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miladyinsanity

Seizing Chocolate

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I made a chocolate terrine last week.

Part of the recipe called for melting 8oz dark chocolate with a tablespoon (or two) of water.

I think it was the humidity (monsoon season) which made it seize. :sad:

So when I folded it into the whipped egg yolks for the terrine, it lumped. It's still yummy, but I'd like to figure out how to avoid it for next time next time.

It's never happened to me before, and I'm quite sure I didn't do anything different. Should I just not melt chocolate during the monsoon season? :unsure:


May

Totally More-ish: The New and Improved Foodblog

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Ok I'll take a swing at this one....

The Reason chocolate seizes is because it is full of dry particals(very very very little water)...the only reason it melts is because of the fat, not because of water in it. Because there are so many dry particals, when you add a small amount of water to it there is not enough water to soak all the particals and then causes the seize...you need to add enough water to it so that each partical can soak with water and then it will become liquid again(this will be because maily of the water and somehwhat still because of the fat....try adding a little more water to it....

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Ok I'll take a swing at this one....

The Reason chocolate seizes is because it is full of dry particals(very very very little water)...the only reason it melts is because of the fat, not because of water in it. Because there are so many dry particals, when you add a small amount of water to it there is not enough water to soak all the particals and then causes the seize...you need to add enough water to it so that each partical can soak with water and then it will become liquid again(this will be because maily of the water and somehwhat still because of the fat....try adding a little more water to it....

Nice explanation -- I knew a little made it seize, a lot was ok, but this explanation made it suddenly become clear (at least for me) the process going on in there!


Cheryl, The Sweet Side

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Yes Thank you Robert ,always new things to learn here I love it !!


Vanessa

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More info on seizing chocolate and the various causes:

Chocolate Seize on Baking911


John DePaula
formerly of DePaula Confections
Hand-crafted artisanal chocolates & gourmet confections - …Because Pleasure Matters…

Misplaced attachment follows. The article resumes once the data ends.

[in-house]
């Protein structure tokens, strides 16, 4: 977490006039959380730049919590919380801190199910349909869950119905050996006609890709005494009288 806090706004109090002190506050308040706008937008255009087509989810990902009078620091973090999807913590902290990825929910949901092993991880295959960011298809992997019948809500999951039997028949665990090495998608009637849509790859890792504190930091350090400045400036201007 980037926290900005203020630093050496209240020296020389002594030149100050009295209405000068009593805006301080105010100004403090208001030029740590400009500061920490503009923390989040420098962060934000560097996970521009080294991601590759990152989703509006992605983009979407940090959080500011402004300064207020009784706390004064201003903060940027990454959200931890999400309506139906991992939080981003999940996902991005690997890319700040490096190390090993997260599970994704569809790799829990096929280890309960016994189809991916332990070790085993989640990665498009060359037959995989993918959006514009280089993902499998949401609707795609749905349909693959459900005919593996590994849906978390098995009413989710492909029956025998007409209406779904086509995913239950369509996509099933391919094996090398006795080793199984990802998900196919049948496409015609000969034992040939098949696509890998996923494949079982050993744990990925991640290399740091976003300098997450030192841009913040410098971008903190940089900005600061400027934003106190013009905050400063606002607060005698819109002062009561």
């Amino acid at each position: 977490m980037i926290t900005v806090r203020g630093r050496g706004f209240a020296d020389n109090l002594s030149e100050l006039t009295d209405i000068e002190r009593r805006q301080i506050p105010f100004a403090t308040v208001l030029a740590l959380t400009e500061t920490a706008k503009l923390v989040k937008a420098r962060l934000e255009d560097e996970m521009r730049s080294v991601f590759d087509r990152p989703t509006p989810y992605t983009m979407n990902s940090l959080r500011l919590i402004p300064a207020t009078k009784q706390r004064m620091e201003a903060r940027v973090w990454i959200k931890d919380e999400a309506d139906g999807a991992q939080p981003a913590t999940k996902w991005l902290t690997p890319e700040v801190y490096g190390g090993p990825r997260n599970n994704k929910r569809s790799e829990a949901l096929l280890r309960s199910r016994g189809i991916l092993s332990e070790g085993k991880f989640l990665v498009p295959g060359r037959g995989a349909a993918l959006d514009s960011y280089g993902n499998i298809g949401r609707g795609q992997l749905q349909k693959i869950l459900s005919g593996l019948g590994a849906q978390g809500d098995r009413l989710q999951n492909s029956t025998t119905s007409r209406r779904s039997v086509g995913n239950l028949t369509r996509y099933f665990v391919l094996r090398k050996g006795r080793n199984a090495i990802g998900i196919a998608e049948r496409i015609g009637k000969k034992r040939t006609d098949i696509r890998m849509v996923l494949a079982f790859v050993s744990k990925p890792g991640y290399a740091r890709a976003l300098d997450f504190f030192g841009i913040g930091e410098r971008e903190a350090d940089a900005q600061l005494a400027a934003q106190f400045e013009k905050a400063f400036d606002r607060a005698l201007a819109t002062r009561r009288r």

--------------------
When asked “What are the secrets of good cooking? Escoffier replied, “There are three: butter, butter and butter.”

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A good rule of thumb is to add at least 25% water.

So, if you've got 8 oz. of chocolate, adding 2 oz. water would be safe (4 tablespoons, not 1 or 2). If you wanted to cut it close, you might be able to get away with 3 tablespoons.

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A good rule of thumb is to add at least 25% water.

Spot on. If for any reason you wish to add somewhat less than 25%, then you can get away with it. Carefully cut the water into the chocolate (both at the same temperature). Don't even begin to overstir, if you do you will encourage the solid particles to stick together and form agglomerates, ie seize.

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A good rule of thumb is to add at least 25% water.

Spot on. If for any reason you wish to add somewhat less than 25%, then you can get away with it. Carefully cut the water into the chocolate (both at the same temperature). Don't even begin to overstir, if you do you will encourage the solid particles to stick together and form agglomerates, ie seize.

The recipe called for the water to be added to the chocolate, and then melted together, which was what I did.

This would, presumably, prevent it from seizing, right?

Because I didn't stir it until after it was melty.

I do understand why it seizes and how. I simply do not understand why it's happening to me all of a sudden, when I'm not doing anything different.


May

Totally More-ish: The New and Improved Foodblog

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